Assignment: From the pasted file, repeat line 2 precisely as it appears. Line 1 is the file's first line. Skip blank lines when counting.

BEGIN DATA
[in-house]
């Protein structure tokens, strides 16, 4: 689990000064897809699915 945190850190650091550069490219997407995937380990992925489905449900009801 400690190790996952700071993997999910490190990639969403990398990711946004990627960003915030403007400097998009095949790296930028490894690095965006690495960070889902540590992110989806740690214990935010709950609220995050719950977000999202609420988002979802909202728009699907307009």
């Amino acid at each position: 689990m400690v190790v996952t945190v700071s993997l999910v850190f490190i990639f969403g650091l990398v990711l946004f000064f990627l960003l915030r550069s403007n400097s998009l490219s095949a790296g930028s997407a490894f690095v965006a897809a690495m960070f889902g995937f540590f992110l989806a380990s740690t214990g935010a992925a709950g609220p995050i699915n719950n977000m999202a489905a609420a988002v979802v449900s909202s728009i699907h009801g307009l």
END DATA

């Protein structure tokens, strides 16, 4: 689990000064897809699915 945190850190650091550069490219997407995937380990992925489905449900009801 400690190790996952700071993997999910490190990639969403990398990711946004990627960003915030403007400097998009095949790296930028490894690095965006690495960070889902540590992110989806740690214990935010709950609220995050719950977000999202609420988002979802909202728009699907307009």